tacos al pastor

now i realize we have about 2 1/2 weeks left in our meatless lenten endeavor, but going back & looking at these pictures & revisiting this recipe…these tacos are quickly moving to the top of the “things i want to eat as soon as lent is over” list.

see also:  bacon.

in all seriousness though, the sweet & smoky pork, grilled pineapple, tangy red onion, cool & creamy avocado & seriously kick ace chile salsa, all wrapped up in a warm tortilla are textural & flavorful perfection.

these tacos are the perfect menu for a leisurely saturday, because you can work on it piece by piece: get the pork marinating, get the chiles soaking, blend up the salsa, then grab a beverage & have the rest come together over the grill.

& then?  there will be plenty of salsa leftover to drizzle on sunday morning scrambled eggs.

TACOS AL PASTOR

serves 6-8

FOR THE TACOS
1 pineapple, peeled & cut crosswise into 1/2 rounds
1 large onion, halved
1/2 cup freshly squeezed orange juice
1/4 cup white vinegar
1/4 cup guajillo chile powder*
3 cloves garlic, halved
2 teaspoons kosher salt
1 teaspoon dried oregano
1 teaspoon ground cumin
1-2 chipotles in adobo
1-2 teaspoons adobo
2 1/2-3 lbs boneless pork loin, cut into 1/2 inch slices

FOR THE {CRUCIAL} GARNISHES
1/2 red onion, finely chopped
2 tablespoons freshly squeezed lime juice
1/2 cup fresh cilantro, minced
smoky, two chile salsa (recipe to follow)
1 avocado, pitted & sliced
flour tortillas
lime wedges

FOR THE SMOKY, TWO CHILE SALSA
8 large, dried guajillo chiles, stemmed, seeded & coarsely torn
2 cups hot water
1/2 medium onion, halved core-wise
3 cloves garlic, peeled
1 teaspoon adobo (from canned chipotle chiles)
1/4 cup fresh cilantro, chopped
1 lime, juiced
kosher salt

take two of the pineapple slices, remove the core & coarsely chop. toss pieces into a blender & puree. pour into a storage container & chill. cover & chill the remaining pineapple.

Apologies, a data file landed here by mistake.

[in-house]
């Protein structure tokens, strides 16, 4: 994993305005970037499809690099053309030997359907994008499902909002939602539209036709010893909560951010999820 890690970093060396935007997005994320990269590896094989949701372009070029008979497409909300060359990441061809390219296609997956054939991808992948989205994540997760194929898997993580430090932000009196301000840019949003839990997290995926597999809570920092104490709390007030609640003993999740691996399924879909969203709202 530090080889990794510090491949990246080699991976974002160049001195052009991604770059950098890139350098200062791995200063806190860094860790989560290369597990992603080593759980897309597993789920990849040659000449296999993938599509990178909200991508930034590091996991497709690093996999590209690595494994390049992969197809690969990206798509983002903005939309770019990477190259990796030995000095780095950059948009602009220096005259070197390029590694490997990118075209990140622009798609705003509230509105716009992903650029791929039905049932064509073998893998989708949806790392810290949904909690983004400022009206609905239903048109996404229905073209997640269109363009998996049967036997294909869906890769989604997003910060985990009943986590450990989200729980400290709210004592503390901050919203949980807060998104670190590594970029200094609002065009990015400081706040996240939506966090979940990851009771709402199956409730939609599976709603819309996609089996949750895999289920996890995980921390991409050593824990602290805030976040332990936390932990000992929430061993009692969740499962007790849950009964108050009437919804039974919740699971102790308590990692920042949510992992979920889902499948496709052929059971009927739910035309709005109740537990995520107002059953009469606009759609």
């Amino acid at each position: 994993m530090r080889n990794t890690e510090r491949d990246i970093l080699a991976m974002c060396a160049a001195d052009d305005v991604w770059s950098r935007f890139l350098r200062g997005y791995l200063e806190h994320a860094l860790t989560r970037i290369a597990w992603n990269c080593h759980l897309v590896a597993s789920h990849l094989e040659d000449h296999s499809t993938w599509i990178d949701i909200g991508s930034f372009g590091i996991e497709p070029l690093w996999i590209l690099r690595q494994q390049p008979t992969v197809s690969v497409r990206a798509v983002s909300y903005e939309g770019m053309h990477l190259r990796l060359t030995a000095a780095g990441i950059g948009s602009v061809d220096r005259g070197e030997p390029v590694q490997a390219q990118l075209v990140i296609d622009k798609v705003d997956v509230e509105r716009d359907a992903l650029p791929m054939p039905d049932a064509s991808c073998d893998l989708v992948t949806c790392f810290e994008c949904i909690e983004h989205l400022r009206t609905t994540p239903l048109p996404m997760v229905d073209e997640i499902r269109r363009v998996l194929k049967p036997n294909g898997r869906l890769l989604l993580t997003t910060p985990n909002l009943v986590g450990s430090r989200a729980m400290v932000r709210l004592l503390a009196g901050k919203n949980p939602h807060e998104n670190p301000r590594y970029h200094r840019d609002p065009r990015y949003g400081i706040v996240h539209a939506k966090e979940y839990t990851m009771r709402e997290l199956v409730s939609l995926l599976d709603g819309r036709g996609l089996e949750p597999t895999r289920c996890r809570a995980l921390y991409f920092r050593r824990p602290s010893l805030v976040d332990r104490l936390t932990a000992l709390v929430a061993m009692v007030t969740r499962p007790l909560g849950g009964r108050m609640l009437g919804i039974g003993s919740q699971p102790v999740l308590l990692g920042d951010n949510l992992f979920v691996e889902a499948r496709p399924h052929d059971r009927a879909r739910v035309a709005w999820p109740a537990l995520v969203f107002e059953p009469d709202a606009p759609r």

coarsely chop half the onion, reserve the other half. add the pieces to the blender. add the orange juice, vinegar, guajillo chile powder, garlic, salt, oregano, cumin, chipotle chiles & adobo. puree until smooth. place the pork slices into a large ziploc bag & add the pureed mixture, squeezing out the excess air. place in the fridge & let marinate for at least 4 hours, or overnight.

to make the two chile salsa, place the torn chiles in a bowl. cover with hot water & let sit for 2 hours, or overnight. drain the chiles & reserve the soaking liquid.

over medium heat, heat a small nonstick skillet. to the dry skillet, add the onion & garlic. cook until brown & spotted, around 6 minutes for the garlic & 10 minutes for the onion. remove the dense core from the onion, then put the onion & garlic into a blender. to that, add the drained chiles, 1 cup of the soaking liquid, chipotle, adobo, cilantro & lime juice. puree until smooth & season with salt to taste.

once the salsa is made & the pork has marinated, add the reserved pineapple puree to the pork no. more. than. 30 minutes. before. grilling. otherwise, the pork will get too tenderized. you know that weird feeling your tongue gets when you eat a lot of pineapple? it’s being tenderized. don’t let that happen to the meat.

mix the red onion with lime juice. set aside. toss with cilantro just before serving.

heat the grill to medium high. grill the pineapple slices until warmed through & slightly charred. grill the pork slices until slightly charred & cooked through, 2-4 minutes per side. grill the remaining onion half. chop the cooked pineapple, pork & onions. grill the tortillas until slightly charred. transfer everything to a serving platter & serve alongside the lime juice pickled red onions, chile salsa, avocado slices & lime wedges. build your tacos & enjoy!

from the way the cookie crumbles

*dried guajillo chile powder can be made by pureeing about 6 large, seeded, dried guajillo chiles.  “chili powder” is not a good substitute in this case, since it contains more spices, in addition to dried chiles.  dried chiles are pretty readily available at most well stocked grocery stores, but you can score them at a much better price at hispanic grocery stores, or even at aldi.

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